Chase UK aims for profit in 2025 as digital bank grows ‘rapidly’

2 January 2024, 10:14

Chase UK aims for profit in 2025
Chase Bank. Picture: PA

The digital bank, owned by US giant JP Morgan, has amassed more than two million customers since launching in Britain in 2021.

Chase UK could start becoming profitable as soon as next year, as the bank is striving to be a “major player” in Britain as people hunt for better returns on their savings.

The digital bank, owned by US giant JP Morgan, has amassed more than two million customers since launching in Britain in 2021 and manages around £15 billion in deposits.

Managing director Shaun Port told the PA news agency that the UK spin-off is growing quickly and could begin to be profitable from 2025.

It comes after JP Morgan’s president Daniel Pinto revealed in November that he expects the UK consumer bank to break even in the next 12 to 18 months, at least two years earlier than previously expected.

JP Morgan had warned that losses from the UK digital bank would be about 450 million US dollars (£352 million) in 2022, and estimated a similar amount for the following years until it begins to generate an income.

Mr Port told PA: “We’ve been building the bank rapidly, so we believe that we can bring the UK business to profitability in 2025.

“We want to be a major player in the UK banking scene, and to do that, we obviously need to make banking with Chase compelling.”

Starting the UK bank from scratch has allowed it to be technology-led and save on costs associated with running legacy systems and manual processes, he said.

Chase continues to be “efficient” and “careful on costs” as it hopes to swing the loss-making business to profit.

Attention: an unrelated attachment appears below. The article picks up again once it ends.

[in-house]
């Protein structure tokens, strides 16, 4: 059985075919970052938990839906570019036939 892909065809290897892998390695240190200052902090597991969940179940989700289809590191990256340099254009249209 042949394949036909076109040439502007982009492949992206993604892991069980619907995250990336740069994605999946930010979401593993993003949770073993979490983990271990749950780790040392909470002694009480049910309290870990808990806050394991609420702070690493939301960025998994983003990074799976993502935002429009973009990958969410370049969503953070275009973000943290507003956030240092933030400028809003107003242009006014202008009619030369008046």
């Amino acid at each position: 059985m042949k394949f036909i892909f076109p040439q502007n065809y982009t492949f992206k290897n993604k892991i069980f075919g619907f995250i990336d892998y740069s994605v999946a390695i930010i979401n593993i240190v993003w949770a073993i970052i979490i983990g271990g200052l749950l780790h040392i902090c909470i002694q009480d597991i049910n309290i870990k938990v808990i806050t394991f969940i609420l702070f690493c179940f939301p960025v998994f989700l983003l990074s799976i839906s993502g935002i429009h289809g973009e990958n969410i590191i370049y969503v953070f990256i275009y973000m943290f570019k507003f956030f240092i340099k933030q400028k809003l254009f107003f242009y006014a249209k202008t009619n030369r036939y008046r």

Furthermore, Mr Port said the bank has made a concerted effort to tell customers when it is changing its savings rates, usually on the day that the Bank of England has announced it is hiking interest rates.

This communication has “built trust” in the bank, which currently offers 4.1% interest on its saver account, he said.

It comes as consumers see building their savings as a top financial goal for 2024, with 30% of people saying so, according to a survey conducted by Chase.

Mr Port said there is a “clear desire to be more resilient” among customers, with people more actively managing their finances, including by transferring their monthly salary into accounts with higher interest and then moving money out to cover major bills.

“The banking sector is in good health, but people can do more to earn more from their money, rather than just leave it with their existing provider and getting very little on their savings,” he said.

Nearly a fifth of consumers see paying off debts as a top goal, while 18% are focusing on building an emergency fund, according to the same research.

Meanwhile, Chase UK is set to offer credit cards this year as it looks to further expand its consumer products.

“That’s going to broaden our offer because having a credit card is really important to our customers; we have a lot of people asking when we’re going to launch, so we’re looking forward to getting it out there,” Mr Port said.

It is also set to grow beyond the UK and the US and has been building a team in Berlin, amid reports it is planning to launch in Germany and other European Union countries.

By Press Association

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